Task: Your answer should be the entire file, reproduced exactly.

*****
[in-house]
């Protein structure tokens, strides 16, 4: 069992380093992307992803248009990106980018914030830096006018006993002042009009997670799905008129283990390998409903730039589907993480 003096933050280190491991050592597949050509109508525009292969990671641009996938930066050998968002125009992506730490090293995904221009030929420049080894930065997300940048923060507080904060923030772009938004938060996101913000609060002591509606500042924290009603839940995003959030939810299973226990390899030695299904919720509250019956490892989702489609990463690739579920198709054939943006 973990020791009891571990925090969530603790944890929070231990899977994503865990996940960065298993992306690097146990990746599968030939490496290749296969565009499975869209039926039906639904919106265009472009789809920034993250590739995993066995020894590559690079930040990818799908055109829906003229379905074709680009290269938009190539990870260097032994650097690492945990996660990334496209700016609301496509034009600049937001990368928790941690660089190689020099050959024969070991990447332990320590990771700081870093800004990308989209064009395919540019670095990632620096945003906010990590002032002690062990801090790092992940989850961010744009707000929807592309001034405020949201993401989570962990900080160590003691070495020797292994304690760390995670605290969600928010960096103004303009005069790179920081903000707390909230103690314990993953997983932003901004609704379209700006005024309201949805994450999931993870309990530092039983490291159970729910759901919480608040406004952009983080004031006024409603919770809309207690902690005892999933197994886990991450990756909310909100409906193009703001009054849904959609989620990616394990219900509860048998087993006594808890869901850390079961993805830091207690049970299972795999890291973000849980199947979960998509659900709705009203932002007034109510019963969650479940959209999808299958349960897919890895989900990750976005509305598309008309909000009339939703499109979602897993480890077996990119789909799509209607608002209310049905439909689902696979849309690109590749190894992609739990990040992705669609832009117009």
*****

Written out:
[in-house]
């Protein structure tokens, strides 16, 4: 069992380093992307992803248009990106980018914030830096006018006993002042009009997670799905008129283990390998409903730039589907993480 003096933050280190491991050592597949050509109508525009292969990671641009996938930066050998968002125009992506730490090293995904221009030929420049080894930065997300940048923060507080904060923030772009938004938060996101913000609060002591509606500042924290009603839940995003959030939810299973226990390899030695299904919720509250019956490892989702489609990463690739579920198709054939943006 973990020791009891571990925090969530603790944890929070231990899977994503865990996940960065298993992306690097146990990746599968030939490496290749296969565009499975869209039926039906639904919106265009472009789809920034993250590739995993066995020894590559690079930040990818799908055109829906003229379905074709680009290269938009190539990870260097032994650097690492945990996660990334496209700016609301496509034009600049937001990368928790941690660089190689020099050959024969070991990447332990320590990771700081870093800004990308989209064009395919540019670095990632620096945003906010990590002032002690062990801090790092992940989850961010744009707000929807592309001034405020949201993401989570962990900080160590003691070495020797292994304690760390995670605290969600928010960096103004303009005069790179920081903000707390909230103690314990993953997983932003901004609704379209700006005024309201949805994450999931993870309990530092039983490291159970729910759901919480608040406004952009983080004031006024409603919770809309207690902690005892999933197994886990991450990756909310909100409906193009703001009054849904959609989620990616394990219900509860048998087993006594808890869901850390079961993805830091207690049970299972795999890291973000849980199947979960998509659900709705009203932002007034109510019963969650479940959209999808299958349960897919890895989900990750976005509305598309008309909000009339939703499109979602897993480890077996990119789909799509209607608002209310049905439909689902696979849309690109590749190894992609739990990040992705669609832009117009």